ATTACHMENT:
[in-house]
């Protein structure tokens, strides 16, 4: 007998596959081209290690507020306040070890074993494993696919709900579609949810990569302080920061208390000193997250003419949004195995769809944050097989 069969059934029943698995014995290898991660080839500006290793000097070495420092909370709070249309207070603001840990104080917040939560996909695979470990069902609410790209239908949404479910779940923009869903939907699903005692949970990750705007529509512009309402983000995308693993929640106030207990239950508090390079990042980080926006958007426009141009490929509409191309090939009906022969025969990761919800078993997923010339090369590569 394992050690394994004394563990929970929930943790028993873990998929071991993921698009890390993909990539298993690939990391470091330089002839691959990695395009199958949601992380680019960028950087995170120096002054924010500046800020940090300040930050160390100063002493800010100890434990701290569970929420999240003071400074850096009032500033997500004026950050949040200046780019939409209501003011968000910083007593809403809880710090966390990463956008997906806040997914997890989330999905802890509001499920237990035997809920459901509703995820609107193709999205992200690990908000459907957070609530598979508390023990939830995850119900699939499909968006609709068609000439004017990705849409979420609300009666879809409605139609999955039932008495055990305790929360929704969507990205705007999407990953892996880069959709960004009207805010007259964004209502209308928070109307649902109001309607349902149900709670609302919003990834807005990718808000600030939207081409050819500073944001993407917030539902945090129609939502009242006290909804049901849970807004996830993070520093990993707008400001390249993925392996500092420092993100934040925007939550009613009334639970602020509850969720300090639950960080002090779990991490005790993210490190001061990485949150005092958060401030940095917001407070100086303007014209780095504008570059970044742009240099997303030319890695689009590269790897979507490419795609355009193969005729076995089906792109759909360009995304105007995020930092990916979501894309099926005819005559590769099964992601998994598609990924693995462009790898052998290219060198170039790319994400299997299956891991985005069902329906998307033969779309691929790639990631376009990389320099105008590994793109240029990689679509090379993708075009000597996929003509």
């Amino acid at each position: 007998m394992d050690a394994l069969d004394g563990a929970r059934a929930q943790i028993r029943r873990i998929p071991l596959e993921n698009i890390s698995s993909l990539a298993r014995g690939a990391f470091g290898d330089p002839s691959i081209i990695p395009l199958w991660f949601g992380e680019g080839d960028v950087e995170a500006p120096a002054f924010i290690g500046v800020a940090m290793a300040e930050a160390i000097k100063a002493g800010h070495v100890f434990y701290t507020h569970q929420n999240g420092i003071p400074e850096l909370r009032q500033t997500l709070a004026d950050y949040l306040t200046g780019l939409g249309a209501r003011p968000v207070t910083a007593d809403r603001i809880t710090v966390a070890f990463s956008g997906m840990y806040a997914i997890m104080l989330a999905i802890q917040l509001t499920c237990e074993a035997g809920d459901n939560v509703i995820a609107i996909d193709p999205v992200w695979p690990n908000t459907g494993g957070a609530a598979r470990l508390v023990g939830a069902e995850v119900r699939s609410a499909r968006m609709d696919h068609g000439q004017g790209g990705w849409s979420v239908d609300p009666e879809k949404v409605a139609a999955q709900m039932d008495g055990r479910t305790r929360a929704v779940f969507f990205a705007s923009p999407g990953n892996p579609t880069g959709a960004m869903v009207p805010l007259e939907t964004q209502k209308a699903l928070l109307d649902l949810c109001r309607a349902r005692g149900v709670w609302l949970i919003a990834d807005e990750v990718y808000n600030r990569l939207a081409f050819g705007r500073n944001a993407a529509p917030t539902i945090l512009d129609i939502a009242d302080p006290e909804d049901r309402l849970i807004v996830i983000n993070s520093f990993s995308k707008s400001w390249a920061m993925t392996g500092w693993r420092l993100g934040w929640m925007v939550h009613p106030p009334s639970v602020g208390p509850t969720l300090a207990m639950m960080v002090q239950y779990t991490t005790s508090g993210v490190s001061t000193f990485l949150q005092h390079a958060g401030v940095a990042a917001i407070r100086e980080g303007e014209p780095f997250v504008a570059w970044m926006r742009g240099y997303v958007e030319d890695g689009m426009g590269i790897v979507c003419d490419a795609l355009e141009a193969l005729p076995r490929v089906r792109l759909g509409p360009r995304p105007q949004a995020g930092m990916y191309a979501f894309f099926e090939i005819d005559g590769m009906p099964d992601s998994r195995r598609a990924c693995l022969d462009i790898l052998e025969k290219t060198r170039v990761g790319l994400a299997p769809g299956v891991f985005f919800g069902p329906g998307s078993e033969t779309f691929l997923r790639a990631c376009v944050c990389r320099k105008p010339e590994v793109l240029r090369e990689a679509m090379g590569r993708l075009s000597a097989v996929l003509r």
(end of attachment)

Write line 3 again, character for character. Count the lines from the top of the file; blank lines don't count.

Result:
């Amino acid at each position: 007998m394992d050690a394994l069969d004394g563990a929970r059934a929930q943790i028993r029943r873990i998929p071991l596959e993921n698009i890390s698995s993909l990539a298993r014995g690939a990391f470091g290898d330089p002839s691959i081209i990695p395009l199958w991660f949601g992380e680019g080839d960028v950087e995170a500006p120096a002054f924010i290690g500046v800020a940090m290793a300040e930050a160390i000097k100063a002493g800010h070495v100890f434990y701290t507020h569970q929420n999240g420092i003071p400074e850096l909370r009032q500033t997500l709070a004026d950050y949040l306040t200046g780019l939409g249309a209501r003011p968000v207070t910083a007593d809403r603001i809880t710090v966390a070890f990463s956008g997906m840990y806040a997914i997890m104080l989330a999905i802890q917040l509001t499920c237990e074993a035997g809920d459901n939560v509703i995820a609107i996909d193709p999205v992200w695979p690990n908000t459907g494993g957070a609530a598979r470990l508390v023990g939830a069902e995850v119900r699939s609410a499909r968006m609709d696919h068609g000439q004017g790209g990705w849409s979420v239908d609300p009666e879809k949404v409605a139609a999955q709900m039932d008495g055990r479910t305790r929360a929704v779940f969507f990205a705007s923009p999407g990953n892996p579609t880069g959709a960004m869903v009207p805010l007259e939907t964004q209502k209308a699903l928070l109307d649902l949810c109001r309607a349902r005692g149900v709670w609302l949970i919003a990834d807005e990750v990718y808000n600030r990569l939207a081409f050819g705007r500073n944001a993407a529509p917030t539902i945090l512009d129609i939502a009242d302080p006290e909804d049901r309402l849970i807004v996830i983000n993070s520093f990993s995308k707008s400001w390249a920061m993925t392996g500092w693993r420092l993100g934040w929640m925007v939550h009613p106030p009334s639970v602020g208390p509850t969720l300090a207990m639950m960080v002090q239950y779990t991490t005790s508090g993210v490190s001061t000193f990485l949150q005092h390079a958060g401030v940095a990042a917001i407070r100086e980080g303007e014209p780095f997250v504008a570059w970044m926006r742009g240099y997303v958007e030319d890695g689009m426009g590269i790897v979507c003419d490419a795609l355009e141009a193969l005729p076995r490929v089906r792109l759909g509409p360009r995304p105007q949004a995020g930092m990916y191309a979501f894309f099926e090939i005819d005559g590769m009906p099964d992601s998994r195995r598609a990924c693995l022969d462009i790898l052998e025969k290219t060198r170039v990761g790319l994400a299997p769809g299956v891991f985005f919800g069902p329906g998307s078993e033969t779309f691929l997923r790639a990631c376009v944050c990389r320099k105008p010339e590994v793109l240029r090369e990689a679509m090379g590569r993708l075009s000597a097989v996929l003509r």